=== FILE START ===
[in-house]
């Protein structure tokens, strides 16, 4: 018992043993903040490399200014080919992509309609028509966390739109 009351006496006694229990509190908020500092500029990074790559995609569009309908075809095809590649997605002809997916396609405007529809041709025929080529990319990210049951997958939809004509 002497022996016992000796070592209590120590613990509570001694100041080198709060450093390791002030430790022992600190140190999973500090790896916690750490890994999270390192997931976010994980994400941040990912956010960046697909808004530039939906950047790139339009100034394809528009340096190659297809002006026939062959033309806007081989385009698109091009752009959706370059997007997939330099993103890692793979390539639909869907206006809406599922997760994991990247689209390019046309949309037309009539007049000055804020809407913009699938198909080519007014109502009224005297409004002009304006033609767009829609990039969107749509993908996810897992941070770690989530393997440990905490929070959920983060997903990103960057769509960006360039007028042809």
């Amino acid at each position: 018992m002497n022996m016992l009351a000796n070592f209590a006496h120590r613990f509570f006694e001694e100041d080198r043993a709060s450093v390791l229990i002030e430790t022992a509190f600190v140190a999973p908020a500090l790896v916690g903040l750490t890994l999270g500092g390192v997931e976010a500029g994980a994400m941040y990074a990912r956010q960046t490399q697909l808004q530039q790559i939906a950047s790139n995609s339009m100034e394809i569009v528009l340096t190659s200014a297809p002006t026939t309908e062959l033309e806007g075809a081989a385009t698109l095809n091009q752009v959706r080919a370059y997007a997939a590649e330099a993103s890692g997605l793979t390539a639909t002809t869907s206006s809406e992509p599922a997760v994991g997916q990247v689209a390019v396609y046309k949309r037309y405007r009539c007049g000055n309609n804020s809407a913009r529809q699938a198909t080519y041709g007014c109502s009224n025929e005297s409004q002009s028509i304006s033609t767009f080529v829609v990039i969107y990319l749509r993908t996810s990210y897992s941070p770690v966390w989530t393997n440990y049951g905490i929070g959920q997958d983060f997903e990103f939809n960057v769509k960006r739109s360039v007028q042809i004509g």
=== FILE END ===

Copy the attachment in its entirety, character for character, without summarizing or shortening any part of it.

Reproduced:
[in-house]
């Protein structure tokens, strides 16, 4: 018992043993903040490399200014080919992509309609028509966390739109 009351006496006694229990509190908020500092500029990074790559995609569009309908075809095809590649997605002809997916396609405007529809041709025929080529990319990210049951997958939809004509 002497022996016992000796070592209590120590613990509570001694100041080198709060450093390791002030430790022992600190140190999973500090790896916690750490890994999270390192997931976010994980994400941040990912956010960046697909808004530039939906950047790139339009100034394809528009340096190659297809002006026939062959033309806007081989385009698109091009752009959706370059997007997939330099993103890692793979390539639909869907206006809406599922997760994991990247689209390019046309949309037309009539007049000055804020809407913009699938198909080519007014109502009224005297409004002009304006033609767009829609990039969107749509993908996810897992941070770690989530393997440990905490929070959920983060997903990103960057769509960006360039007028042809």
């Amino acid at each position: 018992m002497n022996m016992l009351a000796n070592f209590a006496h120590r613990f509570f006694e001694e100041d080198r043993a709060s450093v390791l229990i002030e430790t022992a509190f600190v140190a999973p908020a500090l790896v916690g903040l750490t890994l999270g500092g390192v997931e976010a500029g994980a994400m941040y990074a990912r956010q960046t490399q697909l808004q530039q790559i939906a950047s790139n995609s339009m100034e394809i569009v528009l340096t190659s200014a297809p002006t026939t309908e062959l033309e806007g075809a081989a385009t698109l095809n091009q752009v959706r080919a370059y997007a997939a590649e330099a993103s890692g997605l793979t390539a639909t002809t869907s206006s809406e992509p599922a997760v994991g997916q990247v689209a390019v396609y046309k949309r037309y405007r009539c007049g000055n309609n804020s809407a913009r529809q699938a198909t080519y041709g007014c109502s009224n025929e005297s409004q002009s028509i304006s033609t767009f080529v829609v990039i969107y990319l749509r993908t996810s990210y897992s941070p770690v966390w989530t393997n440990y049951g905490i929070g959920q997958d983060f997903e990103f939809n960057v769509k960006r739109s360039v007028q042809i004509g």